|US4619055 *||Oct 29, 1984||Oct 28, 1986||Davidson Murray R||Cushioning pad|
|US5018235 *||Sep 12, 1989||May 28, 1991||Kimberly-Clark Corporation||Mat holder|
|US5052158 *||Jul 13, 1990||Oct 1, 1991||Foam Design Consumer Products, Inc.||Modular locking floor covering|
|US5059463 *||Mar 12, 1990||Oct 22, 1991||Peters Michael V||Folding mat and shelter|
|US5085912 *||Nov 29, 1989||Feb 4, 1992||Louis Algiere||Wear resistant floor covering|
|US5190799 *||May 9, 1991||Mar 2, 1993||Reese Enterprises, Inc.||Floor covering with integral walking surface|
|US5302049 *||Jan 14, 1991||Apr 12, 1994||Guidance Systems, Inc.||Mobility guide tile for visually handicapped|
|JPH0483055A *||Title not available|
|Citing Patent||Filing date||Publication date||Applicant||Title|
|US6871363 *||Mar 20, 2003||Mar 29, 2005||Jeff Richard Sabados||Shock absorbing safety floor and modular tile for swimming pools|
|US7264273 *||Apr 19, 2004||Sep 4, 2007||Ryan Iii James Joseph||Ballast system for use in a cargo bed of a vehicle|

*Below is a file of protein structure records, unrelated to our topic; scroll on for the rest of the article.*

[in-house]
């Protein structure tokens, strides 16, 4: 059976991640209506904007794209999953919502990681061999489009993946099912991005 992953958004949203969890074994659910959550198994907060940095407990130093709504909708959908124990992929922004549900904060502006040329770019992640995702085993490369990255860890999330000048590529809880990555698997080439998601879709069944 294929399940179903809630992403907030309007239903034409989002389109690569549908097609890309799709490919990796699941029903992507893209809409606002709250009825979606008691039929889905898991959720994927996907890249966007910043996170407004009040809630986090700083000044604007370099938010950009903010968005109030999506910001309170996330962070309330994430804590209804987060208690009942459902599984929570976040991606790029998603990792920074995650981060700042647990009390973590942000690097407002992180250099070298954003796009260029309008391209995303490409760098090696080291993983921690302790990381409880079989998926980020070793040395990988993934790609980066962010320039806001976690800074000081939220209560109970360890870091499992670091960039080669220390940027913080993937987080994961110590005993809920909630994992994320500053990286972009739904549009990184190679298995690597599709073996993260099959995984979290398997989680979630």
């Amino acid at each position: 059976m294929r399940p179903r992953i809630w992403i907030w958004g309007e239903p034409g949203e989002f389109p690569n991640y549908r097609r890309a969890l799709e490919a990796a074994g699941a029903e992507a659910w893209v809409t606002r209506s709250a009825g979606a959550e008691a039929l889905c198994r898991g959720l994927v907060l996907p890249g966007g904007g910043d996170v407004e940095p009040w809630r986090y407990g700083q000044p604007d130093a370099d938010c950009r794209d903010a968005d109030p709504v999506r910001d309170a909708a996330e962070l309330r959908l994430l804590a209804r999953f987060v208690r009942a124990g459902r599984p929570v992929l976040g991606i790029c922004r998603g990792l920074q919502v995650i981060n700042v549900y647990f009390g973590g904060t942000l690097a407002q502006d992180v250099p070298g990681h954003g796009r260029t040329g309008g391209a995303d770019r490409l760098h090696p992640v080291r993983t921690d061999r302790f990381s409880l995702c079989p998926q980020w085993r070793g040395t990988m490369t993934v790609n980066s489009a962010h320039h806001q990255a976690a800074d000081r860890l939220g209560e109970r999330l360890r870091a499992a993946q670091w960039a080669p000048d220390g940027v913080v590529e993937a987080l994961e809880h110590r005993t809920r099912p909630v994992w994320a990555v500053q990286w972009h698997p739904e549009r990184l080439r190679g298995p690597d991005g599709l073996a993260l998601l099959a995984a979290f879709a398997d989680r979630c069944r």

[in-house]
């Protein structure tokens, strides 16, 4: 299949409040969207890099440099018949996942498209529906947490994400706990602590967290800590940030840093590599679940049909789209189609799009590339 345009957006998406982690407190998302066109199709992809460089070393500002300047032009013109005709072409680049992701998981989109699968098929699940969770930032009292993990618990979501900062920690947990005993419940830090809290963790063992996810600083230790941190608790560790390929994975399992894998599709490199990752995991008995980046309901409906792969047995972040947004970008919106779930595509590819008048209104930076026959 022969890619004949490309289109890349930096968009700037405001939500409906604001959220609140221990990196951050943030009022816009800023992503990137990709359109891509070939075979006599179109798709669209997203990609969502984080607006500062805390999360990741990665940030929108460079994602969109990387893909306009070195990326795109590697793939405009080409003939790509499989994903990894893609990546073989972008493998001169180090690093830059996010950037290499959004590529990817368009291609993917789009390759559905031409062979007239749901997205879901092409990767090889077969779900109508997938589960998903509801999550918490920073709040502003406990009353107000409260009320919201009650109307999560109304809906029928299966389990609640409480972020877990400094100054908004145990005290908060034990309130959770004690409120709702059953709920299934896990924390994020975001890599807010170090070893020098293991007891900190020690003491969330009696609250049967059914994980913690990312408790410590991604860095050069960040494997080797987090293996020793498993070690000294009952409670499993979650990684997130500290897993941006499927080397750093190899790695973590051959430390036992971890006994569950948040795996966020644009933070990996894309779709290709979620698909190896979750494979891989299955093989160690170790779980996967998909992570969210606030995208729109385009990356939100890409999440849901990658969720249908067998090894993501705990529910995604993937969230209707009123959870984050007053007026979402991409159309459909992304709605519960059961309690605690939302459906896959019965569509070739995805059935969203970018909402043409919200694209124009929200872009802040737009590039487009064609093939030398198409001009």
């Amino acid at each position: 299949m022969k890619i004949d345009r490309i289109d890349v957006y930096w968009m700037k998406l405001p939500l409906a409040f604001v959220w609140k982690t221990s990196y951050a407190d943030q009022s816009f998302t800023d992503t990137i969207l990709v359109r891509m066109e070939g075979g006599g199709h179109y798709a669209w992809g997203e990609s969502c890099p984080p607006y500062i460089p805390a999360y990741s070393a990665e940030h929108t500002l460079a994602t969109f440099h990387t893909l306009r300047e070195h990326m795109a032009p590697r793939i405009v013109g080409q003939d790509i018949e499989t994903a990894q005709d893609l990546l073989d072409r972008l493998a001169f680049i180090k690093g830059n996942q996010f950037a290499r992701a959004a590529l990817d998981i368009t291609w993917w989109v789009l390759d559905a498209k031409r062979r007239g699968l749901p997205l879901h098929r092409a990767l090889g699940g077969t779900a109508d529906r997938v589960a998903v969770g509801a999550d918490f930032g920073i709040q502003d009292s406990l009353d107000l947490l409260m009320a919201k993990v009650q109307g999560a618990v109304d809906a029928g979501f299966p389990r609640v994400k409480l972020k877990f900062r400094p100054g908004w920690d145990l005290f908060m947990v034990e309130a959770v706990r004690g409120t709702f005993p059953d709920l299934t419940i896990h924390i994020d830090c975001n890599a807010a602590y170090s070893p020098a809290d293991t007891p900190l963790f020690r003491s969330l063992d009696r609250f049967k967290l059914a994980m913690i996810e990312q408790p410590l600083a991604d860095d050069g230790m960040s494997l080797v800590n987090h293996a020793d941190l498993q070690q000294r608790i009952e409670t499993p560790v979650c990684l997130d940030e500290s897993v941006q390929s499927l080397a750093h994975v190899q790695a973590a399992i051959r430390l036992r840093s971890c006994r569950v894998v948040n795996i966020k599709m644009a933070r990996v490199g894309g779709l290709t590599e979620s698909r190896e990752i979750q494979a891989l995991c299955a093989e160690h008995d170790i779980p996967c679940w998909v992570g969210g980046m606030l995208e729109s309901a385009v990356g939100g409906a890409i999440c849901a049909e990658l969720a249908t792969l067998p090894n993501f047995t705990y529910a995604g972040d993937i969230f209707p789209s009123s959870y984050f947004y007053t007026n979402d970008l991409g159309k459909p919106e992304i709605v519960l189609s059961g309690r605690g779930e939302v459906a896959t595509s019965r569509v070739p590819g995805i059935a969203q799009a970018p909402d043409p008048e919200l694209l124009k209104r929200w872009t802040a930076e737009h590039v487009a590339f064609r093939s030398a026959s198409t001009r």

|US8464486 *||Jun 18, 2013||Paul W. Elliott||Contoured floor pads and method|
|US20030177729 *||Mar 20, 2003||Sep 25, 2003||Sabados Jeff Richard||Shock absorbing safety floor and modular tile for swimming pools|
|US20040069924 *||Jan 15, 2001||Apr 15, 2004||Alain Lemieux||Resilient floor surface|
|US20040227338 *||Apr 19, 2004||Nov 18, 2004||Ryan James Joseph||Ballast system for use in a cargo bed of a vehicle|
|US20080104914 *||Oct 3, 2006||May 8, 2008||Alain Lemieux||Resilient Floor Surface|
|US20080260459 *||Dec 27, 2007||Oct 23, 2008||Heidi Moosdorf||Plate Element for Ground Preparation of Horse-Riding Fields and Method of Manufacturing the Plate Element|
|US20100014935 *||Jan 21, 2010||Fred Jevaney||Reinforced bulkheads and methods of making same|
|WO2014107432A3 *||Dec 30, 2013||Jul 16, 2015||The Modern Group, Ltd.||Synthetic laminated mat|
|U.S. Classification||52/177, 404/21, 404/44, 108/64, 108/65, 428/53, 404/32|
|International Classification||E04F15/02, A47G27/02, B32B7/08, A01K1/015|
|Cooperative Classification||A01K1/0157, Y10T428/17, B32B7/08, A47G27/0231, E04F15/02|
|European Classification||A01K1/015C, E04F15/02, A47G27/02Q6, B32B7/08|
|Dec 3, 2003||REMI||Maintenance fee reminder mailed|
|May 17, 2004||LAPS||Lapse for failure to pay maintenance fees|
|Jul 13, 2004||FP||Expired due to failure to pay maintenance fee|
Effective date: 20040516